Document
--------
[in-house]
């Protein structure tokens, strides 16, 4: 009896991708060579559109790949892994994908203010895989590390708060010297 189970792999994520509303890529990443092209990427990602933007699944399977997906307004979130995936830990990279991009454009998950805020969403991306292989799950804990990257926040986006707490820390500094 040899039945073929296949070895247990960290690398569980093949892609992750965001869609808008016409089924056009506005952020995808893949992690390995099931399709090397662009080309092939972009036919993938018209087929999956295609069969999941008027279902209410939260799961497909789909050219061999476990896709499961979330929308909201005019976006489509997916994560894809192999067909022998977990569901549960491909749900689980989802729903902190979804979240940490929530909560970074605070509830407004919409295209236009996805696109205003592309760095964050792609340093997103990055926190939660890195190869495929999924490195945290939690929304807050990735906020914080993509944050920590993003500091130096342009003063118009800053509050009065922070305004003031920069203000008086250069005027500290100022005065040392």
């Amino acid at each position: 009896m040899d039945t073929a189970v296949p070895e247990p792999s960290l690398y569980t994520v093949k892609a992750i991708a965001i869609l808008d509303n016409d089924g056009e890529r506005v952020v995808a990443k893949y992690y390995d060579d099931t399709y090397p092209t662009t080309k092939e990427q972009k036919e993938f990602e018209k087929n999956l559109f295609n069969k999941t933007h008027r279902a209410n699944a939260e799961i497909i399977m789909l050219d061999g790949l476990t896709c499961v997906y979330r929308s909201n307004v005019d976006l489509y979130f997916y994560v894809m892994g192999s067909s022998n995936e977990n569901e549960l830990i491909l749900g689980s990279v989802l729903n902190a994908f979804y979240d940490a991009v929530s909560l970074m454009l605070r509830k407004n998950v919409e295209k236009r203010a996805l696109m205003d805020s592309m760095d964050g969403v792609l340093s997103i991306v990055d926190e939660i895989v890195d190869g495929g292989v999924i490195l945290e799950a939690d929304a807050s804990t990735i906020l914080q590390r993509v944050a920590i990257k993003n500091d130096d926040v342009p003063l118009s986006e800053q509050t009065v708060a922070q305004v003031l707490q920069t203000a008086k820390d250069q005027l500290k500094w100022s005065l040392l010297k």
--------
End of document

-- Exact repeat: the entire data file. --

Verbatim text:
[in-house]
């Protein structure tokens, strides 16, 4: 009896991708060579559109790949892994994908203010895989590390708060010297 189970792999994520509303890529990443092209990427990602933007699944399977997906307004979130995936830990990279991009454009998950805020969403991306292989799950804990990257926040986006707490820390500094 040899039945073929296949070895247990960290690398569980093949892609992750965001869609808008016409089924056009506005952020995808893949992690390995099931399709090397662009080309092939972009036919993938018209087929999956295609069969999941008027279902209410939260799961497909789909050219061999476990896709499961979330929308909201005019976006489509997916994560894809192999067909022998977990569901549960491909749900689980989802729903902190979804979240940490929530909560970074605070509830407004919409295209236009996805696109205003592309760095964050792609340093997103990055926190939660890195190869495929999924490195945290939690929304807050990735906020914080993509944050920590993003500091130096342009003063118009800053509050009065922070305004003031920069203000008086250069005027500290100022005065040392």
């Amino acid at each position: 009896m040899d039945t073929a189970v296949p070895e247990p792999s960290l690398y569980t994520v093949k892609a992750i991708a965001i869609l808008d509303n016409d089924g056009e890529r506005v952020v995808a990443k893949y992690y390995d060579d099931t399709y090397p092209t662009t080309k092939e990427q972009k036919e993938f990602e018209k087929n999956l559109f295609n069969k999941t933007h008027r279902a209410n699944a939260e799961i497909i399977m789909l050219d061999g790949l476990t896709c499961v997906y979330r929308s909201n307004v005019d976006l489509y979130f997916y994560v894809m892994g192999s067909s022998n995936e977990n569901e549960l830990i491909l749900g689980s990279v989802l729903n902190a994908f979804y979240d940490a991009v929530s909560l970074m454009l605070r509830k407004n998950v919409e295209k236009r203010a996805l696109m205003d805020s592309m760095d964050g969403v792609l340093s997103i991306v990055d926190e939660i895989v890195d190869g495929g292989v999924i490195l945290e799950a939690d929304a807050s804990t990735i906020l914080q590390r993509v944050a920590i990257k993003n500091d130096d926040v342009p003063l118009s986006e800053q509050t009065v708060a922070q305004v003031l707490q920069t203000a008086k820390d250069q005027l500290k500094w100022s005065l040392l010297k």